AAPL tax liabilities

  • Posted: 23 July 2012 03:46 PM

    This has been discussed a bit in the past but the topic is getting serious publicity at the link below. This could be a HUGE boon for AAPL longs.

    http://finance.yahoo.com/news/apples-phantom-taxes-hide-billions-183756755.html

         
  • Posted: 23 July 2012 05:21 PM #1

    adamthompson32 - 23 July 2012 06:46 PM

    This has been discussed a bit in the past but the topic is getting serious publicity at the link below. This could be a HUGE boon for AAPL longs.

    http://finance.yahoo.com/news/apples-phantom-taxes-hide-billions-183756755.html

    Interesting article.  Anyways, I think taxes on production should be entirely replaced with taxes on consumption.  The benefits are just too great to ignore.  The only sticking point for such a change, is that you can’t redistribute income with consumption taxes.

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  • Posted: 23 July 2012 05:21 PM #2

    The recording of a Deferred Tax Liability related to APB 23 is somewhat subjective, however the external auditors have to OK the policy before it can get into financials. All US multinationals have to set a policy on how they treat their accumulated earnings in certain jurisdictions. The ability to “permanently reinvest” earnings overseas is predicated on facts and circumstances. Last I checked Apple has differing assertions on different pools of cash. [So it’s not going to be easy to come to an estimate on how tax they are accruing on their earnings which are false/inaccurate/won’t ever be paid.]

    With Apple declaring dividends to its shareholders there may be more reason for then to say that its foreign cash is needed in the US, and therefore a tax liability on the repatriated taxes is required.

    [ Edited: 23 July 2012 05:29 PM by Pot Committed ]      
  • Posted: 23 July 2012 05:49 PM #3

    Pot Committed - 23 July 2012 08:21 PM

    The recording of a Deferred Tax Liability related to APB 23 is somewhat subjective, however the external auditors have to OK the policy before it can get into financials. All US multinationals have to set a policy on how they treat their accumulated earnings in certain jurisdictions. The ability to “permanently reinvest” earnings overseas is predicated on facts and circumstances. Last I checked Apple has differing assertions on different pools of cash. [So it’s not going to be easy to come to an estimate on how tax they are accruing on their earnings which are false/inaccurate/won’t ever be paid.]

    With Apple declaring dividends to its shareholders there may be more reason for then to say that its foreign cash is needed in the US, and therefore a tax liability on the repatriated taxes is required.

    The dividend is miniscule relative to Apple’s cash and future cash generation. No cash currently held overseas or generated overseas in the future is needed to fund the current dividend.

         
  • Posted: 23 July 2012 06:06 PM #4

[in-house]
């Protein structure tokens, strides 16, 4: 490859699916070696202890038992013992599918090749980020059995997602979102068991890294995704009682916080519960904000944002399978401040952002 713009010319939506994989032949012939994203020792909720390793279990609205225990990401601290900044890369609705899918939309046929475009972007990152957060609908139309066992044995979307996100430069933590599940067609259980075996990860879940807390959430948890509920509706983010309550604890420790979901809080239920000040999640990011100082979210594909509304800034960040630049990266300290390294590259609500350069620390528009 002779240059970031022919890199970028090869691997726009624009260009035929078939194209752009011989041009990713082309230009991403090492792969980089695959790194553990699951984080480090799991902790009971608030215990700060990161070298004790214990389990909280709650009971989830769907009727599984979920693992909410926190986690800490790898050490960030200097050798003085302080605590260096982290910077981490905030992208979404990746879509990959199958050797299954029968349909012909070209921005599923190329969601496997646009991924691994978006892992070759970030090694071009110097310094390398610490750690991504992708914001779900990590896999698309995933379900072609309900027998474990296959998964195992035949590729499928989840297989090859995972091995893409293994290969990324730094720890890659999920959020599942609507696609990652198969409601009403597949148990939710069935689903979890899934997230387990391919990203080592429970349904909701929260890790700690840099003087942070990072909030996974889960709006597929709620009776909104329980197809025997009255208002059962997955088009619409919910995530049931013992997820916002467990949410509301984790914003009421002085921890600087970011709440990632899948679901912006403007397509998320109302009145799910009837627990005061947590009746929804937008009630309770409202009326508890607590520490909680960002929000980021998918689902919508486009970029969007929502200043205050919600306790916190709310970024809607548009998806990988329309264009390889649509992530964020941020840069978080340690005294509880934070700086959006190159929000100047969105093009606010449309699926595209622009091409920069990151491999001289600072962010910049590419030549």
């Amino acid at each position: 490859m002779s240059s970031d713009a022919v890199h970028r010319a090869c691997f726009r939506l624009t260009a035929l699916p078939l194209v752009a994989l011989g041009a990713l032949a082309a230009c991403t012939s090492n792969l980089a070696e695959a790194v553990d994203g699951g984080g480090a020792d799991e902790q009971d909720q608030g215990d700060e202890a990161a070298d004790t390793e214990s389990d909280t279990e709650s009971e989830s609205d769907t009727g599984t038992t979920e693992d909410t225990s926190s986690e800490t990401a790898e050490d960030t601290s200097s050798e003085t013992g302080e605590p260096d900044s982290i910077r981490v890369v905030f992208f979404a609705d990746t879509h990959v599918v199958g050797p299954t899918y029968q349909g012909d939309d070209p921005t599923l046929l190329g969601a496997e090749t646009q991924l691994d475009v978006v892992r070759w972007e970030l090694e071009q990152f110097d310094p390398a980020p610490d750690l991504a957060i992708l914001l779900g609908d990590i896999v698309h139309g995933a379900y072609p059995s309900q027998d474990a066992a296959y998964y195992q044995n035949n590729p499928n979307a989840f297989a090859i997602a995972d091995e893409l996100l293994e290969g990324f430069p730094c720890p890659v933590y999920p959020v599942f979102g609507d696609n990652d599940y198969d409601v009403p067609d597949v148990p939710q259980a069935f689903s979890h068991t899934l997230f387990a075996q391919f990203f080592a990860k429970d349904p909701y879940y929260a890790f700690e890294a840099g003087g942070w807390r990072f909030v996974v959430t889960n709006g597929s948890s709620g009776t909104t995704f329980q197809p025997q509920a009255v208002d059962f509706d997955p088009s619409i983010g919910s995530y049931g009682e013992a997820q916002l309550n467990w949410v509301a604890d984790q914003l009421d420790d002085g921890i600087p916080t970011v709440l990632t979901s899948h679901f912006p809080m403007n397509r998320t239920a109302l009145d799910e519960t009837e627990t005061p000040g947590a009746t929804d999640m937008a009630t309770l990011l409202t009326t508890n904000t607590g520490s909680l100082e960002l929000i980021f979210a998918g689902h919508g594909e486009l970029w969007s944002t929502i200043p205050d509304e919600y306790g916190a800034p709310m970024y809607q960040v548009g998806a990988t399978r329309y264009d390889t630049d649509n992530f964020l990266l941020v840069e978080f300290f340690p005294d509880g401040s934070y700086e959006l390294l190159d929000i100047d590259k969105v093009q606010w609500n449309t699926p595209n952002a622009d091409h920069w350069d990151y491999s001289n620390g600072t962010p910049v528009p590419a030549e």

Agreed, for now. However the auditors probably have this logged as under the column for “US Cash Needs”. Apple makes loads of cash within the US, but if US earnings dip then would the dividend go down with it?

    Like you said, Apple was clear to say they would only distribute dividends out of its US earnings. Thus the reason Apple is lobbying to change tax law on dividends into the US from its foreign Subs.

    I’m curious what pools they’ve recorded a liability for and what pools they’ve tagged as “permanently reinvested”.

         
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    Posted: 23 July 2012 06:11 PM #5

    Isn’t provision for income taxes just what it says on the income statement?

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  • Posted: 23 July 2012 06:11 PM #6

    Pot Committed - 23 July 2012 09:06 PM

    Agreed, for now. However the auditors probably have this logged as under the column for “US Cash Needs”. Apple makes loads of cash within the US, but if US earnings dip then would the dividend go down with it?

    Like you said, Apple was clear to say they would only distribute dividends out of its US earnings. Thus the reason Apple is lobbying to change tax law on dividends into the US from its foreign Subs.

    I’m curious what pools they’ve recorded a liability for and what pools they’ve tagged as “permanently reinvested”.

    I don’t know much,but I know that Apple’s U.S. (or otherwise) earnings are not going to “dip” anytime soon.

         
  • Posted: 23 July 2012 08:51 PM #7

    Mav - 23 July 2012 09:11 PM

    Isn’t provision for income taxes just what it says on the income statement?

    Yes.  It means exactly that.  Its a provision, not actual tax paid.  The difference between the two is recorded on the balance sheet as (in this case) a contingent liability, meaning its not a liability unless some event, which may not occur, does.

    I think the author’s calculations are reasonable.  It doesn’t matter what pools there are if Apple has no intent to ever repatriate a portion of foreign held funds.  The issue only relates to those funds that Apple may want to repatriate in the future.

    The liability that Apple’s is carrying on its balance sheet is based on current tax rates.  The amount paid will be based on the tax rate applied at the time the funds are repatriated.  If Apple et al are successful in getting the corporate tax rate on repatriated funds reduced to ~5%, the $10 Billion contingent liability will be reduced to ~$1.5 Billion.

    The savings are far more than enough to pay about 2/3s of the first dividend, having very little impact on the balance sheet.

    Dividend calculated at 950 million shares at $700 each with a 1.9% dividend.

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